by • March 8, 2018 • Flash Fiction, The AmericanComments (0)

The American: Chapter 4

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“Get up.”

Sitting behind Simon I could still feel his disapproval at having such rudeness displayed in his place of business. I smiled a bit, maybe not even enough to make it to my face. Along with the fat one blocking the door, Balaclava’s words were designed to intimidate, which made their intent clear. Crossing the cafe floor with this finger still pointed at me, he added, “Get up.” The third voyou, a skinny Algerian with something almost like a mustache, flanked him.

I made to push myself up from the table, a good little sheep before the wolves. It was a sin against God and good cooking, but halfway between sitting and standing I threw the plate at Balaclava like a frisbee. It took him in the chin (I was aiming for the throat), the remainder of the eggs and potatoes spinning off as it traveled, causing just enough confusion to give me a moment.

I used that to leapfrog around Simon and put a boot into the Algerian’s groin. I hit him hard enough that his feet came out from under him and he hit the floor with his head. A solid jab to Balaclava’s face kept him distracted for a few more moments, hands flying to his nose. I was mildly impressed that the fat one didn’t panic or run. Instead he made a collapsible truncheon appear from his jacket, whipping it out to its full length as he crossed the distance to me.

Only a fool fights an armed opponent bare-handed, but I couldn’t see a way past him. And if I got away I’d be leaving Simon alone with three angry, thwarted young men. So I grabbed a chair and used it like a ringmaster training an unruly circus bear.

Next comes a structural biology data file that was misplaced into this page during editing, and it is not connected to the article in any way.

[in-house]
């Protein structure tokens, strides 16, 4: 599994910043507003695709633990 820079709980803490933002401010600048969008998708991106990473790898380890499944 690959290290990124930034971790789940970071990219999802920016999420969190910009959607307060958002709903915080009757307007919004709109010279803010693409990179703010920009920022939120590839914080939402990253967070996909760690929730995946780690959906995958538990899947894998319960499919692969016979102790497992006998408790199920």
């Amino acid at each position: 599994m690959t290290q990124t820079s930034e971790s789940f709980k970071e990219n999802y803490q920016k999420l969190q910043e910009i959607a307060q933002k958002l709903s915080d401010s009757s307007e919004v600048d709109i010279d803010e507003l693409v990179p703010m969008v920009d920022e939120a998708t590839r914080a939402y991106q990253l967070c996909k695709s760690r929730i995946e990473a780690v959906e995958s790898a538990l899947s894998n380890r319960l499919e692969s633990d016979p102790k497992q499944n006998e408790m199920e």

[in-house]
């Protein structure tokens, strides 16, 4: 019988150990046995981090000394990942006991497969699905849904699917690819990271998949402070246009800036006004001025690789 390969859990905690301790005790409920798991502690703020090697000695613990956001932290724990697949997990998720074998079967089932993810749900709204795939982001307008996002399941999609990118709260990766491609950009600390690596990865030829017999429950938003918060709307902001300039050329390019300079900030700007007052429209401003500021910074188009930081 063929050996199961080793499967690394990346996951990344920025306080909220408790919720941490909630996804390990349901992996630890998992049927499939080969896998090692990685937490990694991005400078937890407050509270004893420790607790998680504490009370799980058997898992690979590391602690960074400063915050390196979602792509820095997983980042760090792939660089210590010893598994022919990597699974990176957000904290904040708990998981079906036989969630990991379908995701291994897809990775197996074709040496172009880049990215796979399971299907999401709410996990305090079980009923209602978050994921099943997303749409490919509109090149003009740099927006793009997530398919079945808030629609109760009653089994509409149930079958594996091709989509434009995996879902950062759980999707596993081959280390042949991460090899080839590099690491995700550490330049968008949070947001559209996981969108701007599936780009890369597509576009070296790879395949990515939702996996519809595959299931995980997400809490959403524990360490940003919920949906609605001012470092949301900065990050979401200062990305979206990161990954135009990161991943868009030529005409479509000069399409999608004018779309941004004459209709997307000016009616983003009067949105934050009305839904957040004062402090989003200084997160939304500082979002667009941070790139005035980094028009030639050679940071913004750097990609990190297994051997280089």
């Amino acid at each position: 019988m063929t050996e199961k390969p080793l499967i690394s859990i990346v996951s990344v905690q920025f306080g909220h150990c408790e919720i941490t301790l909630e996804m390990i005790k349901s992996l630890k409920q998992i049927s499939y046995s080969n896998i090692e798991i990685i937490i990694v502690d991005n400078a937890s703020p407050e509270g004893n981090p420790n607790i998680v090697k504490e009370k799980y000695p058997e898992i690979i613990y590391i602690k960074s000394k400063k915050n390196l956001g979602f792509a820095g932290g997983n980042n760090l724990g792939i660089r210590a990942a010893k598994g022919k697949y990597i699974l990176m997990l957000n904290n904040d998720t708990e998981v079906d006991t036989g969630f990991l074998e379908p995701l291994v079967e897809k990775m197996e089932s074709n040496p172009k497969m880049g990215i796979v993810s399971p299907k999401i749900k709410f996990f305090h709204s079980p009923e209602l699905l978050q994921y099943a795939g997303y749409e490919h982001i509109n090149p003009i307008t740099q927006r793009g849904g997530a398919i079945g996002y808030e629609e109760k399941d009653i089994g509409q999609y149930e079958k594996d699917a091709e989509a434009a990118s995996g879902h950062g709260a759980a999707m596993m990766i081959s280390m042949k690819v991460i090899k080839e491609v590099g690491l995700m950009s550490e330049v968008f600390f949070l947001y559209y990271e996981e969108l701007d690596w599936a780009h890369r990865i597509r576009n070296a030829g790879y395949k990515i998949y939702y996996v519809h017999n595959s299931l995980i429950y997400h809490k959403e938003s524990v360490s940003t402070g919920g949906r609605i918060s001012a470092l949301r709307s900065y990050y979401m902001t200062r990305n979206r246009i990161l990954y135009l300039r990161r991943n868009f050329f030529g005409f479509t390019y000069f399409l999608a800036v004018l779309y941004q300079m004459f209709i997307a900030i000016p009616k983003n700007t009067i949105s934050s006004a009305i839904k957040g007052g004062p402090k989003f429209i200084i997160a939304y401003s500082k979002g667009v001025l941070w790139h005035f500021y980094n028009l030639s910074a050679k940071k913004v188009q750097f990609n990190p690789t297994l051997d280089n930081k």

With three quick swings Fatty turned the chair into kindling, leaving me holding nothing but a broken stick. But it got me close enough that I could grab his wrist with the baton and use my other hand to stab his forearm with the splintered end of the chair leg. He grunted and tried to push away, giving me an opening to pull him in close for a headbutt that crushed his nose.

I gave him a swift kick to keep him down. Shaking his head, Balaclava had just enough time to realize he was alone now. I could feel the blood on my forehead and knew by the expression in his eyes Balaclava could see it. Displaying an intelligence that I wouldn’t have given him credit for, he ran for the door.

I tripped him and picked up a chair by its back in one motion, swinging it around to pin him to the floor by his neck. I made to sit on it, causing Balaclava’s eyes to bulge before I had put any weight on it, but I only squatted over him holding it in place with my crossed forearms. “I’m up,” I said to him, trying to sound casual through the blood pumping in my ears. I leaned forward a bit on the chair, pressing the stretcher into his throat. “What can I do for you?”

A small amount of spittle erupted from his lips before I let the chair’s pressure off of his throat, causing the back stretcher to push into his belly. He glared at me even as his eyes bulged. He made to say something, but it came out as half-a-laugh as his eyes dodged behind me. I made to glance in that direction when a hollow clang grabbed my attention. Glancing over my shoulder, I saw Simon standing over the Algerian holding a skillet that he had just used to brain the younger man, keeping him on the floor. I smiled my thanks. Simon panted, fear resolving into excitement that bloomed into a grin that made him look like the wolf he might have been decades ago.

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Read the previous chapter here.
See the author’s published work here.

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